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Jim Haynes Telegraphy by the Sea

by Grant Capes

Foxy Digitalis, February 2007

Beautifully packaged and executed minimalist drone from this established San Francisco artist, Telegraphy by the Sea is the second solo album put out by this under-rated sound destructor. Jim Haynes might be more known for his work as one half of Coelacanth (with the inimitable Loren Chasse), as well as one of five participants in the construction of The Sleeping Moustache. Add to that a good deal of writing for The Wire and a good deal of creating visual works of art (some of which grace this simple yet elegant package), and you would wonder why you haven't heard more about Jim Haynes.

Well, one answer could be that his music has hypnotized you into forgetting everything about him and his existence. The monstrous hour long track's reverberating waves could easily wash away all outside thought as you sink down into the ocean of white noise and distant ringing. Using mangled field recordings, ones that Haynes himself admits to demolishing to the point of no return, he constructs what could only be described as a sound recording of what the electromagnetic sphere above the Earth must sound like. It is a frightening collection of sweeping tones and metallic flutters, a singing bowl the size of the Earth, being played with a rusty knife blade.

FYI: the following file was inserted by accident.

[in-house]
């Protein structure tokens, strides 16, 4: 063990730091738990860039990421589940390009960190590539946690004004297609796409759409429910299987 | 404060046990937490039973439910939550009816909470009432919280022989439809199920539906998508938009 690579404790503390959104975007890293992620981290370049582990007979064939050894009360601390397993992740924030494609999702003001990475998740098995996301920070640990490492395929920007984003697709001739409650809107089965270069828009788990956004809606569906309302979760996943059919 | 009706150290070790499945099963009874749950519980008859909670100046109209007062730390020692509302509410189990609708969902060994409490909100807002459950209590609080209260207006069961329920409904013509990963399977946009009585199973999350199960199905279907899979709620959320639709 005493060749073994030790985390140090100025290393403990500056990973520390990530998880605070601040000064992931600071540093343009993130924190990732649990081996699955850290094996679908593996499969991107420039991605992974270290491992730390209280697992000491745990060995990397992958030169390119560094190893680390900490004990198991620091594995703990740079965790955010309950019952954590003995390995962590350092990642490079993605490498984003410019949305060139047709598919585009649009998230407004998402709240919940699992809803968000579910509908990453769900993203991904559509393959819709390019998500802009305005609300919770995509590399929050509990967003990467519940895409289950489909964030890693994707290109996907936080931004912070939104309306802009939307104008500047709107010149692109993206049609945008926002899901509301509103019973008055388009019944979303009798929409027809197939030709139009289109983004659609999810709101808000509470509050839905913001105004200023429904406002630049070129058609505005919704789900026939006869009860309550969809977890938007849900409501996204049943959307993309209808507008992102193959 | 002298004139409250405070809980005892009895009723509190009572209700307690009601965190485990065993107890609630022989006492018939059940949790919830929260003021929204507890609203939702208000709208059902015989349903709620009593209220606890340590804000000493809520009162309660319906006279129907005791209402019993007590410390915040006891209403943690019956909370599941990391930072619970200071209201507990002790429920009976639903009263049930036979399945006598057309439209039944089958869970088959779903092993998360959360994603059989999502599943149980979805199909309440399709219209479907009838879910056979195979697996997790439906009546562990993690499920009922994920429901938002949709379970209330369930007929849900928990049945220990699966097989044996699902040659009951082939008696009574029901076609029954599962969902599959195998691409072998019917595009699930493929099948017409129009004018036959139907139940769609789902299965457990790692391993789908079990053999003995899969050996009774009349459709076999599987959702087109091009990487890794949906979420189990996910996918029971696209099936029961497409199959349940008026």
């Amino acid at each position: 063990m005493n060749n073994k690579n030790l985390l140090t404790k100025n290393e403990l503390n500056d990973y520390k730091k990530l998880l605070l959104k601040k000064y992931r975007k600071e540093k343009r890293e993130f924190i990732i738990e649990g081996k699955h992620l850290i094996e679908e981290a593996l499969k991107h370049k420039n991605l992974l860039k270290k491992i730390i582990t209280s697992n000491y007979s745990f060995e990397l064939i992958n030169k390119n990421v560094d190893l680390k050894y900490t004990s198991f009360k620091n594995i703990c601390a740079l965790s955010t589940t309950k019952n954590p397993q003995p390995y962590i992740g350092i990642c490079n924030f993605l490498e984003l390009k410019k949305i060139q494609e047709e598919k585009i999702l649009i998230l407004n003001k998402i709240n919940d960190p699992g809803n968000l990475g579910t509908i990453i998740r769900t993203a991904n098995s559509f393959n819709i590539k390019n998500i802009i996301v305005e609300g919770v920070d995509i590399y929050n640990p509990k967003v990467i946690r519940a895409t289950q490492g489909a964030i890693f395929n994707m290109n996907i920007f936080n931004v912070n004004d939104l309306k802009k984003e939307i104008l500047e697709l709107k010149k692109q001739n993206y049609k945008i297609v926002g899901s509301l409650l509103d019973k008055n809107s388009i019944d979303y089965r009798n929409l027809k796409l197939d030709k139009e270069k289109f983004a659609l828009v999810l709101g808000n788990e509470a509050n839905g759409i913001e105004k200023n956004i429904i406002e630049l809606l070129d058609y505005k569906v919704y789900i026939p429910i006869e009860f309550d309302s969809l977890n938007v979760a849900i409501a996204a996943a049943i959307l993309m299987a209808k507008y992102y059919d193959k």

A four-year project, Telegraphy by the Sea is a monolithic piece that thankfully takes several turns over its hour journey. Haynes has constructed a work comparable to the best of Basinski and even the most stunning of aquatic ambient albums Gavin Bryars' Sinking of the Titanic. With only five hundred of this CD around, you should do yourself a favor and sink into this blissful oblivion.